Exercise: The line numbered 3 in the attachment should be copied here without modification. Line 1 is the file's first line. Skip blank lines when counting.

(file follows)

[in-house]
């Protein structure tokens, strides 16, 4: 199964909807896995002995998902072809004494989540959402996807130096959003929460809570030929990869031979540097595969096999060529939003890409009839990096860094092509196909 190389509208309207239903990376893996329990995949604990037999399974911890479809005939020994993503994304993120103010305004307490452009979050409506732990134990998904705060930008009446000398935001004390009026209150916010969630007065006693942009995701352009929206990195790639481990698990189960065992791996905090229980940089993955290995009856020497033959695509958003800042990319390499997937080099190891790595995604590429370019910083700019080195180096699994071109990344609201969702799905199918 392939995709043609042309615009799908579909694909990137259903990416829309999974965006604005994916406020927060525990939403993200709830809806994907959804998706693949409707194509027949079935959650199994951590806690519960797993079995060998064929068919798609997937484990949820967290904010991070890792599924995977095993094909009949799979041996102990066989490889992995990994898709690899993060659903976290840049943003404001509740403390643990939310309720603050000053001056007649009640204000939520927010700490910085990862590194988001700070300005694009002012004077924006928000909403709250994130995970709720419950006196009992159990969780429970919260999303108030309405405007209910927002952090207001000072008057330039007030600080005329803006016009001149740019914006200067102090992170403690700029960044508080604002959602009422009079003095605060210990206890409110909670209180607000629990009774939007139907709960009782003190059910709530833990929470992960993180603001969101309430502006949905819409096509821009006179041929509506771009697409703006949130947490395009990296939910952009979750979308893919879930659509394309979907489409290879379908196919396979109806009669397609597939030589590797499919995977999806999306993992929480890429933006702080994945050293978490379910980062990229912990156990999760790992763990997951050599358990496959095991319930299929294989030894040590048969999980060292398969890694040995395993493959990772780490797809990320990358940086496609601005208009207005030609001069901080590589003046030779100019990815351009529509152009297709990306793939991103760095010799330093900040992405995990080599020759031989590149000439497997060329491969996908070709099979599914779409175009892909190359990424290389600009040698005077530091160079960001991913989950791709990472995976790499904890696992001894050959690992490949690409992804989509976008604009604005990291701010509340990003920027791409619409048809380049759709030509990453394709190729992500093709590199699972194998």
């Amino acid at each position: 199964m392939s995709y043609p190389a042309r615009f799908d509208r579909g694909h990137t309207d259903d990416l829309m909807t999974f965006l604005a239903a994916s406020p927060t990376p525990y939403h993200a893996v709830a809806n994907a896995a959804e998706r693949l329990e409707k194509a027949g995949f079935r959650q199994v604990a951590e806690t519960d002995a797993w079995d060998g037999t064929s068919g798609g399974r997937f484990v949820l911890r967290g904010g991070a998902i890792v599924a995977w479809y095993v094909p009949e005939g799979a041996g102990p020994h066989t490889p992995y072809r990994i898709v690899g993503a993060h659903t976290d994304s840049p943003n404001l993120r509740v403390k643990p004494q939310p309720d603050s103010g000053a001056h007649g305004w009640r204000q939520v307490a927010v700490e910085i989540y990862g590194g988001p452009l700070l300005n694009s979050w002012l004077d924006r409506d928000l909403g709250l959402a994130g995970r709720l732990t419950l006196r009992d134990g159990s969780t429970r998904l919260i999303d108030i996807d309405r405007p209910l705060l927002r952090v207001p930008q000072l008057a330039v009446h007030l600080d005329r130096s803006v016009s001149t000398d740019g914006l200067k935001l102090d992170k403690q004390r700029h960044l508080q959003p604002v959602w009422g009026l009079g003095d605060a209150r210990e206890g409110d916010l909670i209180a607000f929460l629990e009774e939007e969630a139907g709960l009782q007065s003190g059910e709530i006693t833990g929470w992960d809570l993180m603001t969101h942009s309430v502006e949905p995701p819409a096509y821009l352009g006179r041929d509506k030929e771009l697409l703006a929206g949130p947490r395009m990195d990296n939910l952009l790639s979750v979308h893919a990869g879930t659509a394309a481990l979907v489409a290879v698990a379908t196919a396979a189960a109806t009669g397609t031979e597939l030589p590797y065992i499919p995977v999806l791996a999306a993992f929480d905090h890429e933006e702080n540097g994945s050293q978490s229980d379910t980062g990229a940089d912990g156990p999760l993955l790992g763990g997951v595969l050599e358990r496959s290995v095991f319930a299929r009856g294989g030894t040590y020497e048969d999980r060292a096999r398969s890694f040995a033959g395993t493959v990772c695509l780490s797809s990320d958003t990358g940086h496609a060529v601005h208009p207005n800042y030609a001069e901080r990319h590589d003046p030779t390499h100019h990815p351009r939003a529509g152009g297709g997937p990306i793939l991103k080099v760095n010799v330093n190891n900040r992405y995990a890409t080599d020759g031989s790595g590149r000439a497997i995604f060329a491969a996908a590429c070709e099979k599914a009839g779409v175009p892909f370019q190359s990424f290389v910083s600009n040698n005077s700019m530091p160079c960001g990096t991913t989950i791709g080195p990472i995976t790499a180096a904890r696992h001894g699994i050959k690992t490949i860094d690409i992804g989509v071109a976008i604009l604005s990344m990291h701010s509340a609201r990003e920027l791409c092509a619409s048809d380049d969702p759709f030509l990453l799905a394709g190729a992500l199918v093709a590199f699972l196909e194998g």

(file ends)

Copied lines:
């Amino acid at each position: 199964m392939s995709y043609p190389a042309r615009f799908d509208r579909g694909h990137t309207d259903d990416l829309m909807t999974f965006l604005a239903a994916s406020p927060t990376p525990y939403h993200a893996v709830a809806n994907a896995a959804e998706r693949l329990e409707k194509a027949g995949f079935r959650q199994v604990a951590e806690t519960d002995a797993w079995d060998g037999t064929s068919g798609g399974r997937f484990v949820l911890r967290g904010g991070a998902i890792v599924a995977w479809y095993v094909p009949e005939g799979a041996g102990p020994h066989t490889p992995y072809r990994i898709v690899g993503a993060h659903t976290d994304s840049p943003n404001l993120r509740v403390k643990p004494q939310p309720d603050s103010g000053a001056h007649g305004w009640r204000q939520v307490a927010v700490e910085i989540y990862g590194g988001p452009l700070l300005n694009s979050w002012l004077d924006r409506d928000l909403g709250l959402a994130g995970r709720l732990t419950l006196r009992d134990g159990s969780t429970r998904l919260i999303d108030i996807d309405r405007p209910l705060l927002r952090v207001p930008q000072l008057a330039v009446h007030l600080d005329r130096s803006v016009s001149t000398d740019g914006l200067k935001l102090d992170k403690q004390r700029h960044l508080q959003p604002v959602w009422g009026l009079g003095d605060a209150r210990e206890g409110d916010l909670i209180a607000f929460l629990e009774e939007e969630a139907g709960l009782q007065s003190g059910e709530i006693t833990g929470w992960d809570l993180m603001t969101h942009s309430v502006e949905p995701p819409a096509y821009l352009g006179r041929d509506k030929e771009l697409l703006a929206g949130p947490r395009m990195d990296n939910l952009l790639s979750v979308h893919a990869g879930t659509a394309a481990l979907v489409a290879v698990a379908t196919a396979a189960a109806t009669g397609t031979e597939l030589p590797y065992i499919p995977v999806l791996a999306a993992f929480d905090h890429e933006e702080n540097g994945s050293q978490s229980d379910t980062g990229a940089d912990g156990p999760l993955l790992g763990g997951v595969l050599e358990r496959s290995v095991f319930a299929r009856g294989g030894t040590y020497e048969d999980r060292a096999r398969s890694f040995a033959g395993t493959v990772c695509l780490s797809s990320d958003t990358g940086h496609a060529v601005h208009p207005n800042y030609a001069e901080r990319h590589d003046p030779t390499h100019h990815p351009r939003a529509g152009g297709g997937p990306i793939l991103k080099v760095n010799v330093n190891n900040r992405y995990a890409t080599d020759g031989s790595g590149r000439a497997i995604f060329a491969a996908a590429c070709e099979k599914a009839g779409v175009p892909f370019q190359s990424f290389v910083s600009n040698n005077s700019m530091p160079c960001g990096t991913t989950i791709g080195p990472i995976t790499a180096a904890r696992h001894g699994i050959k690992t490949i860094d690409i992804g989509v071109a976008i604009l604005s990344m990291h701010s509340a609201r990003e920027l791409c092509a619409s048809d380049d969702p759709f030509l990453l799905a394709g190729a992500l199918v093709a590199f699972l196909e194998g």